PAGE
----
So many hungers, not a place to crap

Being not one who owns a pit latrine, or a hut for that matter, I feared that he would crap on a footpath.

My kinsman, a junior elder of the clan who is usually ignored for good reason, staggered into the funeral at 10pm.

The number of times he has been sober in the last 15 years, and that includes the many occasions the law has been on his ass for one misdemeanour or other, can be counted on one finger.  Also, being a bachelor of no known physical address, you see him when you see him.

“Brothers, did you ever imagine, we would one day sit together like this?” he asked no one in particular.

The question hung rudely in the air like an old, stale fart, before fading reluctantly into the dark, humid air.  Noticing he had been roundly ignored, he tottered to his feet and staggered off. We sighed with relief, for he is the kind of man who can make your wallet vapourise into thin air, even when you are sitting right on it.

But to our discomfort, he staggered back holding a bowl piled with food, sat down and proceeded to wolf away without a care in the world. Other than the crunching of his jaws, and the nervous mowing of the cow we intended to slaughter the next morning to feed mourners, the night was silent.

When he was done, he dutifully rose and made a beeline for the kitchen, bowl in hand. As a matter of fact, he was on his way to whichever foxhole he had emerged, when he noticed that our table was getting set for dinner. He did a smooth about-turn, remarkable for a man who had been boozing for days on end, and resumed his seat.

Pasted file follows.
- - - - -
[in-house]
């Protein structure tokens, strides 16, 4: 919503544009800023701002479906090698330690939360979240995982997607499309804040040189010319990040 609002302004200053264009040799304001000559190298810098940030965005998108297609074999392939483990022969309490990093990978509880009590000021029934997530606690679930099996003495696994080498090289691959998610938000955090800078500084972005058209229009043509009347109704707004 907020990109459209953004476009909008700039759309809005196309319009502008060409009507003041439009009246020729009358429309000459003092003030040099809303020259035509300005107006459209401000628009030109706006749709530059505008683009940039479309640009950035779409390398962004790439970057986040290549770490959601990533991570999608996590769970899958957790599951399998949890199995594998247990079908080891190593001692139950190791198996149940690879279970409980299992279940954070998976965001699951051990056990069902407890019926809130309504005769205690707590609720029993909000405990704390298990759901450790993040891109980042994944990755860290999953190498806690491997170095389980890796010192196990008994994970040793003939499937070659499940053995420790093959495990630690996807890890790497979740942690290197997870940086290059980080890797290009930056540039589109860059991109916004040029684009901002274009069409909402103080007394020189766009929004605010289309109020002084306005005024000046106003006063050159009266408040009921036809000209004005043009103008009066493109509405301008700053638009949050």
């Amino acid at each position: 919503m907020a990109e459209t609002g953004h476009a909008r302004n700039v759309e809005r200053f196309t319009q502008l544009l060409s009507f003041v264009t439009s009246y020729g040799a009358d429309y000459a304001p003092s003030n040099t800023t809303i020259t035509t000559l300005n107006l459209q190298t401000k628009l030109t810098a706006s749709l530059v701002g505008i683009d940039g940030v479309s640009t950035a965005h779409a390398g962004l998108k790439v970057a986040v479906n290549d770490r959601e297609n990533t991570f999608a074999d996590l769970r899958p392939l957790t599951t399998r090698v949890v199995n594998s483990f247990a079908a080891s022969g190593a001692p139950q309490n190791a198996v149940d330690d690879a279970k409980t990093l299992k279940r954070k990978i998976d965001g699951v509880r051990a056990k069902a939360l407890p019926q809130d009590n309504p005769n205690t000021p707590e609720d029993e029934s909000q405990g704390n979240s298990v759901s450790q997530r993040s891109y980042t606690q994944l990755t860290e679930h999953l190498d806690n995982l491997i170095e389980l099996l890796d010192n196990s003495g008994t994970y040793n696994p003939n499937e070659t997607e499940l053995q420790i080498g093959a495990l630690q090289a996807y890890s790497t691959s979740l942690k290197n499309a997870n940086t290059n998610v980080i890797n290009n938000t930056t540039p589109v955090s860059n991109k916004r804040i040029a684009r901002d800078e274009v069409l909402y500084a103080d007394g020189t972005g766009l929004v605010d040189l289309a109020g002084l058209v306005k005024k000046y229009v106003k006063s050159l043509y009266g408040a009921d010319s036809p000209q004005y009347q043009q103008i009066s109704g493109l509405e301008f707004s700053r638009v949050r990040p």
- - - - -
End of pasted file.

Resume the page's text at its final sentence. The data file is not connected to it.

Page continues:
We nibbled at our food, and by the time we were done, only a half of the ugali had been demolished. Our kinsman, good man that he is, decided to take a bullet for the team, for in this parts, nothing incenses women than men who don’t clear their plates. He chomped away with quiet dedication, morsel by morsel, until the plate resembled a baby’s bottom.

Then he belched, gathered all the dishes into a bucket and staggered towards the direction of the kitchen. Only to emerge, to our horror, holding a plate of githeri. This he demolished as well, chomping away with the dedication of a cow chewing the cud.  Then he grabbed a jug of water and upended its contents down his throat with noisy thunder.

We masticated in silence, wondering how one man could possibly eat all that food and drink all that water without his guts exploding all over the place. But our man rose, returned the bowl to the kitchen and this time staggered off into the darkness.

Being not one who owns a pit latrine, or a hut for that matter, I feared that he would crap on a footpath and that shocked villagers would next day hold a press conference and gasp, “Tell the government there is an elephant in this village! We have seen his humongous pile of shit!” 

Not that I blame him. There is famine across the land. Those who eat in Nairobi wouldn’t know. But in many villages, when you get an opportunity, you tank up like a gold digger and avoid that long call for as long you can. You know, most times, it is the only long call you will have that week. 

The views and opinions expressed here are those of the author and do not necessarily reflect the official policy or position of